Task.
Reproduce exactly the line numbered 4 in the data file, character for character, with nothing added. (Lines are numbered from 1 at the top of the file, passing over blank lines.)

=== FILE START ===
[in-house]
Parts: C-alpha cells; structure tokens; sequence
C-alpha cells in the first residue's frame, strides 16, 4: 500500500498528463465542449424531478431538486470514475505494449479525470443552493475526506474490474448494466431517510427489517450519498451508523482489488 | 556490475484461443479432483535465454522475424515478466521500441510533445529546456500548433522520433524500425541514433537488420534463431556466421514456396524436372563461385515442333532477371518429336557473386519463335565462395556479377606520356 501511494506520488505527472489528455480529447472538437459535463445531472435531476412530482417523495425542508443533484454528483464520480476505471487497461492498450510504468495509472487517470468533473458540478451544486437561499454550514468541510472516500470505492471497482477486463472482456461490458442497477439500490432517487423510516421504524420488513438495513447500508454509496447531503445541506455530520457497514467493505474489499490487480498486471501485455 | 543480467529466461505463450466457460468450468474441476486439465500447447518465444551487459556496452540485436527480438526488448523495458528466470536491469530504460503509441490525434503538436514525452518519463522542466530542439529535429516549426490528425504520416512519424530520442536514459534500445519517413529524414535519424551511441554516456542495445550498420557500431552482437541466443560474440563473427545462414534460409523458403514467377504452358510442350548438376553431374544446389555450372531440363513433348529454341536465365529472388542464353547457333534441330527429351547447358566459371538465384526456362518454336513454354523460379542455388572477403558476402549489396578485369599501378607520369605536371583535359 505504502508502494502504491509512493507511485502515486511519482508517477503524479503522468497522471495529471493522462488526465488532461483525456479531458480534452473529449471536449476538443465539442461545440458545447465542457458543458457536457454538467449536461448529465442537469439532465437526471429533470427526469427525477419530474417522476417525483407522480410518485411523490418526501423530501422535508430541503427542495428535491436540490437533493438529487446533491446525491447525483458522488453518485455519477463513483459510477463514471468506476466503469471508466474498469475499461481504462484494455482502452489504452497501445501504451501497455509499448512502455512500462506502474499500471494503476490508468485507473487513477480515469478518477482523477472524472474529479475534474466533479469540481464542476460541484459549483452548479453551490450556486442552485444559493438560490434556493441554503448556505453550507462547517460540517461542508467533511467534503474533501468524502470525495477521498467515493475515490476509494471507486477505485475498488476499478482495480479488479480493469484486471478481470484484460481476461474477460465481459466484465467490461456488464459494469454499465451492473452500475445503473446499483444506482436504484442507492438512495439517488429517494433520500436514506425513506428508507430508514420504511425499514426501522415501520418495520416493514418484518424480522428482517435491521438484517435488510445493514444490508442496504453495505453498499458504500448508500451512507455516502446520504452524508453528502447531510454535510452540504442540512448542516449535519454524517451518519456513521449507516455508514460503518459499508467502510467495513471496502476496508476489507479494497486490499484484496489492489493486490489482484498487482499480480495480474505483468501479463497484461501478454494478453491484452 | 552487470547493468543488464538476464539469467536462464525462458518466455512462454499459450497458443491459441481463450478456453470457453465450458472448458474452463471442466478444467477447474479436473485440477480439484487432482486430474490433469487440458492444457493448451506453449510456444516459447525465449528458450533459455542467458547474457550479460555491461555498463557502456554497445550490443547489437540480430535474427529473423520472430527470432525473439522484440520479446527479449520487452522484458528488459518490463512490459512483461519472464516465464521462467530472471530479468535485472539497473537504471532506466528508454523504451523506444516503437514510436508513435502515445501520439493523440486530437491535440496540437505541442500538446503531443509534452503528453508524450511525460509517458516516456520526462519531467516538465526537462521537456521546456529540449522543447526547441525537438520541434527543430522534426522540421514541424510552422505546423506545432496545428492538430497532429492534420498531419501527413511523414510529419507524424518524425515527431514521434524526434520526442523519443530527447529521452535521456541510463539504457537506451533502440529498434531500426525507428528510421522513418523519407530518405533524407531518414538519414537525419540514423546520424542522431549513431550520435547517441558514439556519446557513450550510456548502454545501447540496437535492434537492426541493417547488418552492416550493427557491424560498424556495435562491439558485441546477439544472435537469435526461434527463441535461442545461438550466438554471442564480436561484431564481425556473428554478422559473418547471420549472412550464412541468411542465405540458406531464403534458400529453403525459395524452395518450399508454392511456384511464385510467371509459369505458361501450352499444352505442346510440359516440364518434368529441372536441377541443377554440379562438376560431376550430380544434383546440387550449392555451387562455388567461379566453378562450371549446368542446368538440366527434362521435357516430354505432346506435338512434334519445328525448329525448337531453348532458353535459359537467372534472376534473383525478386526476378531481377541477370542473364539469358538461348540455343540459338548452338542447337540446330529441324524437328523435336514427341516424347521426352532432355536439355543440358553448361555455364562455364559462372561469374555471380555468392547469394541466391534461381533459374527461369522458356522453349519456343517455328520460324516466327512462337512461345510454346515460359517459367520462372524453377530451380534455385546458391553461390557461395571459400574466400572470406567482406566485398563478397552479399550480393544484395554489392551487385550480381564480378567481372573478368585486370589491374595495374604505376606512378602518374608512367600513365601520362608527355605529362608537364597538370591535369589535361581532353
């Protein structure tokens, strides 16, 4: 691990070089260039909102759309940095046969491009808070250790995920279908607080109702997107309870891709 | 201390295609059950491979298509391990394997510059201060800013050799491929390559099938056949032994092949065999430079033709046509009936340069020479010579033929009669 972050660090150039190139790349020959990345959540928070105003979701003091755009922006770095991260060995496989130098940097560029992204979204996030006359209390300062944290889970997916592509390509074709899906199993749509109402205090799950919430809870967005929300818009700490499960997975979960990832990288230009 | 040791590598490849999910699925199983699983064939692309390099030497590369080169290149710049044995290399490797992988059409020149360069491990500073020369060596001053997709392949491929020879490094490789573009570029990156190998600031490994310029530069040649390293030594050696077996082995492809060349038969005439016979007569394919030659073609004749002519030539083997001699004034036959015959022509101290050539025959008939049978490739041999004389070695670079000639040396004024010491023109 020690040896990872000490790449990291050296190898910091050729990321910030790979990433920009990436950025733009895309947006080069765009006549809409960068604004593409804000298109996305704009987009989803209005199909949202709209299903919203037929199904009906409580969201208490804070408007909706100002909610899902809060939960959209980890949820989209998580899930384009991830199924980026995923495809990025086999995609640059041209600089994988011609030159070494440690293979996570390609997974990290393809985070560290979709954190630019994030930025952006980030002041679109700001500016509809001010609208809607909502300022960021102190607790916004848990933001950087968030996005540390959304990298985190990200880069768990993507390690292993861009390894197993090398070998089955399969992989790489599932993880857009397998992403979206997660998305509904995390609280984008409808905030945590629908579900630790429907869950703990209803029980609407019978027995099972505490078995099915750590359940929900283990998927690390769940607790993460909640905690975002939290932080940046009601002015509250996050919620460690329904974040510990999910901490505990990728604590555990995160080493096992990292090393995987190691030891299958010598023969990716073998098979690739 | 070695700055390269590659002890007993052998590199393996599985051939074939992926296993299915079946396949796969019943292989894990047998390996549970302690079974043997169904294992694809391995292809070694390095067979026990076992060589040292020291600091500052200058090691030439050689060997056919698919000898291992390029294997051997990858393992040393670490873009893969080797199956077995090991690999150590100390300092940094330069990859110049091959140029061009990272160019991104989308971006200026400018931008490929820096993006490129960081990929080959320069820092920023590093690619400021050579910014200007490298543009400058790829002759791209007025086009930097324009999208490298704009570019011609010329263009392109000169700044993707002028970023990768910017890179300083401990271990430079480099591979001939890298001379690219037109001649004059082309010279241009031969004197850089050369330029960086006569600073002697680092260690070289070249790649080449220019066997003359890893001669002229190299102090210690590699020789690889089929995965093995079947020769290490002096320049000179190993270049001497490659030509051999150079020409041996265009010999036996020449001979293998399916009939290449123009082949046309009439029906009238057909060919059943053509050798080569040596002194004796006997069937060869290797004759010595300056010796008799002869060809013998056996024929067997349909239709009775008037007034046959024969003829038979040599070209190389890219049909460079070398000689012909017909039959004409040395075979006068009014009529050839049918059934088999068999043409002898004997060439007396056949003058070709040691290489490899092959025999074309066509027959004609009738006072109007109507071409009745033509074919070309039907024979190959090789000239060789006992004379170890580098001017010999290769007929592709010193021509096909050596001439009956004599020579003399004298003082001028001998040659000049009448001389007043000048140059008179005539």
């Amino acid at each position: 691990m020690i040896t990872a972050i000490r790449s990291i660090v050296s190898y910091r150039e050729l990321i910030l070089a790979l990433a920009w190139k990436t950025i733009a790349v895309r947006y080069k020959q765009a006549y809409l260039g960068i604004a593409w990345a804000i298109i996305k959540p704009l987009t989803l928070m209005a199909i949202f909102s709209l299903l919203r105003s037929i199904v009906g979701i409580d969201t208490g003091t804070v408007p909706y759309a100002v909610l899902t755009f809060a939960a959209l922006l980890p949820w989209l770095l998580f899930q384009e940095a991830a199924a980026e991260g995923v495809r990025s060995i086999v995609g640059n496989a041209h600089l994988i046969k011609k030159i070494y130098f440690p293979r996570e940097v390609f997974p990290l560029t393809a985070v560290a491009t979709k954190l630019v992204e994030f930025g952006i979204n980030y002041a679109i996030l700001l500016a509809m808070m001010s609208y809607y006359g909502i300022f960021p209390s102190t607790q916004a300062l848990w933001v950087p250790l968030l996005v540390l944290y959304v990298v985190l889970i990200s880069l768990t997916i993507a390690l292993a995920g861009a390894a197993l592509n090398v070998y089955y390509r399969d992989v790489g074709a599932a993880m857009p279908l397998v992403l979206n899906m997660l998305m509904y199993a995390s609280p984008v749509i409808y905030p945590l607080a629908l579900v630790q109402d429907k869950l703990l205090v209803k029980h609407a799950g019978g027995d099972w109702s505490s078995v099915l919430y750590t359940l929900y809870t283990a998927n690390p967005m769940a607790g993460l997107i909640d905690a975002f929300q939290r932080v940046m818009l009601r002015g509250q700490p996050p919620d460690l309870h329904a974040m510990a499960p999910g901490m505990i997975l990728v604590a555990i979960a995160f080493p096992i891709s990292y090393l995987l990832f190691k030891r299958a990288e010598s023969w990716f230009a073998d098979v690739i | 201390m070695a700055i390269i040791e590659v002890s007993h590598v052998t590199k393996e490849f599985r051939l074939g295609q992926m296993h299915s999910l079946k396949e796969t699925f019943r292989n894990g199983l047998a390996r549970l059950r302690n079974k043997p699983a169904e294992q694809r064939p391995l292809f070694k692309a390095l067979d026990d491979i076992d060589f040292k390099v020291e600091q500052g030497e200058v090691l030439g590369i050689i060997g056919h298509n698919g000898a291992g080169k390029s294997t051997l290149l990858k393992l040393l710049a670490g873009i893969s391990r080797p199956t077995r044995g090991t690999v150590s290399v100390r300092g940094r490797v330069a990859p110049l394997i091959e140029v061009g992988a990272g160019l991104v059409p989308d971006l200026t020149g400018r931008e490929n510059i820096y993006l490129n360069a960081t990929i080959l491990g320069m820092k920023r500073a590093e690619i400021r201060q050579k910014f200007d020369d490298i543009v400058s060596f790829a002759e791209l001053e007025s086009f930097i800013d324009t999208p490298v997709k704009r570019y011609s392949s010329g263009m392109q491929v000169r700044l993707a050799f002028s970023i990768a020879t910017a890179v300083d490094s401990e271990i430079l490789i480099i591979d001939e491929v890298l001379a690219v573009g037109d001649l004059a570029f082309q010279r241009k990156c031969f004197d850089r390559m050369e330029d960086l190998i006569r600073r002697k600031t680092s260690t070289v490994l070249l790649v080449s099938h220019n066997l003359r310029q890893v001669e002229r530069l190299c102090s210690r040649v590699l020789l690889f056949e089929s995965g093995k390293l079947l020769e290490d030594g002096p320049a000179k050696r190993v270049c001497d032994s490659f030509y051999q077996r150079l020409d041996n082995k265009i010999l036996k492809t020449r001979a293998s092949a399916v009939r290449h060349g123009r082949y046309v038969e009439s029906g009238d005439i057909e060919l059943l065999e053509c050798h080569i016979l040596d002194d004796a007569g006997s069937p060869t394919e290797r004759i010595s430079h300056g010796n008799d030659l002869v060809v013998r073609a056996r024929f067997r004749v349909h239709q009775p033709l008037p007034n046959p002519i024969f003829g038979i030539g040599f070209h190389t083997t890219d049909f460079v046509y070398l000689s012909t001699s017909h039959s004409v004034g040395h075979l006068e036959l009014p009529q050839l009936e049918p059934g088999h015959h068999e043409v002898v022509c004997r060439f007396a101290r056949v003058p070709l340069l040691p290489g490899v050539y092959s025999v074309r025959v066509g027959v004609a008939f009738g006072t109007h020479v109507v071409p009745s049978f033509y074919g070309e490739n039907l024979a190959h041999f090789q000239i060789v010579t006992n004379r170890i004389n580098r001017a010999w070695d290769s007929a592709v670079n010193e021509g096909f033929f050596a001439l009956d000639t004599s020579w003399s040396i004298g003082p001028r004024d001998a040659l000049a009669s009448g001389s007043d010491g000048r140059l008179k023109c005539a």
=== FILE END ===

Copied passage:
């Protein structure tokens, strides 16, 4: 691990070089260039909102759309940095046969491009808070250790995920279908607080109702997107309870891709 | 201390295609059950491979298509391990394997510059201060800013050799491929390559099938056949032994092949065999430079033709046509009936340069020479010579033929009669 972050660090150039190139790349020959990345959540928070105003979701003091755009922006770095991260060995496989130098940097560029992204979204996030006359209390300062944290889970997916592509390509074709899906199993749509109402205090799950919430809870967005929300818009700490499960997975979960990832990288230009 | 040791590598490849999910699925199983699983064939692309390099030497590369080169290149710049044995290399490797992988059409020149360069491990500073020369060596001053997709392949491929020879490094490789573009570029990156190998600031490994310029530069040649390293030594050696077996082995492809060349038969005439016979007569394919030659073609004749002519030539083997001699004034036959015959022509101290050539025959008939049978490739041999004389070695670079000639040396004024010491023109 020690040896990872000490790449990291050296190898910091050729990321910030790979990433920009990436950025733009895309947006080069765009006549809409960068604004593409804000298109996305704009987009989803209005199909949202709209299903919203037929199904009906409580969201208490804070408007909706100002909610899902809060939960959209980890949820989209998580899930384009991830199924980026995923495809990025086999995609640059041209600089994988011609030159070494440690293979996570390609997974990290393809985070560290979709954190630019994030930025952006980030002041679109700001500016509809001010609208809607909502300022960021102190607790916004848990933001950087968030996005540390959304990298985190990200880069768990993507390690292993861009390894197993090398070998089955399969992989790489599932993880857009397998992403979206997660998305509904995390609280984008409808905030945590629908579900630790429907869950703990209803029980609407019978027995099972505490078995099915750590359940929900283990998927690390769940607790993460909640905690975002939290932080940046009601002015509250996050919620460690329904974040510990999910901490505990990728604590555990995160080493096992990292090393995987190691030891299958010598023969990716073998098979690739 | 070695700055390269590659002890007993052998590199393996599985051939074939992926296993299915079946396949796969019943292989894990047998390996549970302690079974043997169904294992694809391995292809070694390095067979026990076992060589040292020291600091500052200058090691030439050689060997056919698919000898291992390029294997051997990858393992040393670490873009893969080797199956077995090991690999150590100390300092940094330069990859110049091959140029061009990272160019991104989308971006200026400018931008490929820096993006490129960081990929080959320069820092920023590093690619400021050579910014200007490298543009400058790829002759791209007025086009930097324009999208490298704009570019011609010329263009392109000169700044993707002028970023990768910017890179300083401990271990430079480099591979001939890298001379690219037109001649004059082309010279241009031969004197850089050369330029960086006569600073002697680092260690070289070249790649080449220019066997003359890893001669002229190299102090210690590699020789690889089929995965093995079947020769290490002096320049000179190993270049001497490659030509051999150079020409041996265009010999036996020449001979293998399916009939290449123009082949046309009439029906009238057909060919059943053509050798080569040596002194004796006997069937060869290797004759010595300056010796008799002869060809013998056996024929067997349909239709009775008037007034046959024969003829038979040599070209190389890219049909460079070398000689012909017909039959004409040395075979006068009014009529050839049918059934088999068999043409002898004997060439007396056949003058070709040691290489490899092959025999074309066509027959004609009738006072109007109507071409009745033509074919070309039907024979190959090789000239060789006992004379170890580098001017010999290769007929592709010193021509096909050596001439009956004599020579003399004298003082001028001998040659000049009448001389007043000048140059008179005539």